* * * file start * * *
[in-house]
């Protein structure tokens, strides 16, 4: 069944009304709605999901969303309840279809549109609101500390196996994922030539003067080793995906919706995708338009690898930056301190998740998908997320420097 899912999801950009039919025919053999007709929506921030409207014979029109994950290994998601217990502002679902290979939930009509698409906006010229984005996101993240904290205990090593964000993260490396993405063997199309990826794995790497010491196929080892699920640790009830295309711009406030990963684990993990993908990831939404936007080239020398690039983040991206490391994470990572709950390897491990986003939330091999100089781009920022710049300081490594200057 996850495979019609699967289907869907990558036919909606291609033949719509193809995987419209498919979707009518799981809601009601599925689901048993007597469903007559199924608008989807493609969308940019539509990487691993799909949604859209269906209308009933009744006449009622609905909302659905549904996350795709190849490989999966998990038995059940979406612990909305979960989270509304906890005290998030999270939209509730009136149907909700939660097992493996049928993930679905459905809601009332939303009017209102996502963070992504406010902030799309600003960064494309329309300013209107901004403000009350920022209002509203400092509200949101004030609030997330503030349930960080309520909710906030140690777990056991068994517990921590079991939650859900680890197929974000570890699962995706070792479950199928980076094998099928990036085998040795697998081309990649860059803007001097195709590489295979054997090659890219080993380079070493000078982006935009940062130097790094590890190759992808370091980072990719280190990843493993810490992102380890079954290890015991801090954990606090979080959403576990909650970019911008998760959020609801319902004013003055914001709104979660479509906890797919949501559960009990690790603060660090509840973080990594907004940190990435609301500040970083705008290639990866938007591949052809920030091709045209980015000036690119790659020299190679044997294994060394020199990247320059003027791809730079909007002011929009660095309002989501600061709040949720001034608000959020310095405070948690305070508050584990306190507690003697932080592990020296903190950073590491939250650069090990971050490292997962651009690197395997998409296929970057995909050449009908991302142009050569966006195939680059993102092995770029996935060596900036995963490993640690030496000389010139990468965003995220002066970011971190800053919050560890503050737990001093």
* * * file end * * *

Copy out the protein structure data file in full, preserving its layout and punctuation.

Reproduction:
[in-house]
């Protein structure tokens, strides 16, 4: 069944009304709605999901969303309840279809549109609101500390196996994922030539003067080793995906919706995708338009690898930056301190998740998908997320420097 899912999801950009039919025919053999007709929506921030409207014979029109994950290994998601217990502002679902290979939930009509698409906006010229984005996101993240904290205990090593964000993260490396993405063997199309990826794995790497010491196929080892699920640790009830295309711009406030990963684990993990993908990831939404936007080239020398690039983040991206490391994470990572709950390897491990986003939330091999100089781009920022710049300081490594200057 996850495979019609699967289907869907990558036919909606291609033949719509193809995987419209498919979707009518799981809601009601599925689901048993007597469903007559199924608008989807493609969308940019539509990487691993799909949604859209269906209308009933009744006449009622609905909302659905549904996350795709190849490989999966998990038995059940979406612990909305979960989270509304906890005290998030999270939209509730009136149907909700939660097992493996049928993930679905459905809601009332939303009017209102996502963070992504406010902030799309600003960064494309329309300013209107901004403000009350920022209002509203400092509200949101004030609030997330503030349930960080309520909710906030140690777990056991068994517990921590079991939650859900680890197929974000570890699962995706070792479950199928980076094998099928990036085998040795697998081309990649860059803007001097195709590489295979054997090659890219080993380079070493000078982006935009940062130097790094590890190759992808370091980072990719280190990843493993810490992102380890079954290890015991801090954990606090979080959403576990909650970019911008998760959020609801319902004013003055914001709104979660479509906890797919949501559960009990690790603060660090509840973080990594907004940190990435609301500040970083705008290639990866938007591949052809920030091709045209980015000036690119790659020299190679044997294994060394020199990247320059003027791809730079909007002011929009660095309002989501600061709040949720001034608000959020310095405070948690305070508050584990306190507690003697932080592990020296903190950073590491939250650069090990971050490292997962651009690197395997998409296929970057995909050449009908991302142009050569966006195939680059993102092995770029996935060596900036995963490993640690030496000389010139990468965003995220002066970011971190800053919050560890503050737990001093």